Child Well-being

Build a More Robust Repertoire of Prevention Strategies

One of the Child Well-being Program’s core strategies is to build a more comprehensive array of available services aimed at preventing child maltreatment that meets the unique needs of low-income, vulnerable children and families. Delivery of these services must be culturally, geographically and locally relevant. The Child Well-being Program therefore supports organizations that have deep roots in their communities, are trusted by residents, and partner with multiple sectors (e.g., health, education, criminal justice and housing agencies) to coordinate services for vulnerable children and families at the neighborhood level. Each grantee is supported to:

  • Invest in improving the local environment (e.g., clean and safe housing, community gardens, safe places to socialize and play).
  • Use administrative and/or independently collected and validated data for informed decision-making and to assess impact on child, family and/or community well-being.
  • Coordinate services that work with families in a particular neighborhood.
  • Bring additional resources to the neighborhood that are relevant to their local context and empower residents to use them.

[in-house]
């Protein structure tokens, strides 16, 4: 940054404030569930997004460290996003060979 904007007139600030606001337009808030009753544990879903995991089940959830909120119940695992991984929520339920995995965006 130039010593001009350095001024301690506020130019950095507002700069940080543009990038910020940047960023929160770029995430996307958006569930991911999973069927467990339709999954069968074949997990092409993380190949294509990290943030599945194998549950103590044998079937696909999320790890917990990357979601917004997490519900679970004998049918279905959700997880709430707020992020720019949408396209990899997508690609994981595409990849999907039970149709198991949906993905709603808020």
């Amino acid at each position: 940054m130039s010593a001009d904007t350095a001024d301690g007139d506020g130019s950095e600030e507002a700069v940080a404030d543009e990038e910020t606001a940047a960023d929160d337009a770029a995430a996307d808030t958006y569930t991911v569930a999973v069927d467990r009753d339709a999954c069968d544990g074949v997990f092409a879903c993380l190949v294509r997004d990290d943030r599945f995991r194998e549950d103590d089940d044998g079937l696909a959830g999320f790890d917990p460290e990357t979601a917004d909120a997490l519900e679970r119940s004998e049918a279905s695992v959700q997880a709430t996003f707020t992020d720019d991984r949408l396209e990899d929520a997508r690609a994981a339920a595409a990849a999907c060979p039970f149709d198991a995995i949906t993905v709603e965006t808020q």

• Increase resident engagement, foster social connectedness among community members, and build a sense of belonging within neighborhoods where residents live.

These coordinated, neighborhood-level efforts are often referred to as “place-based approaches” and aim to support parents and caregivers in their efforts to make families and communities more engaged, connected and resilient. The Child Well-being Program supports these efforts in urban, peri-urban and rural areas.

To read more about the program’s strategy to support the nation’s most vulnerable children, please click here for a message from program director for child well-being, Lola Adedokun.

In 2015, the U.S. Department of Health and Human Services Administration for Children and Families interviewed DDCF grantee Magnolia Community Initiative in Los Angeles, Calif., and other organizations whose work has involved parents and communities in partnerships benefiting children in significant ways. You can watch that video below.

The following are examples of organizations and activities that DDCF supports under this strategy: 

(Please see DDCF’s Grant Recipients database for more examples.)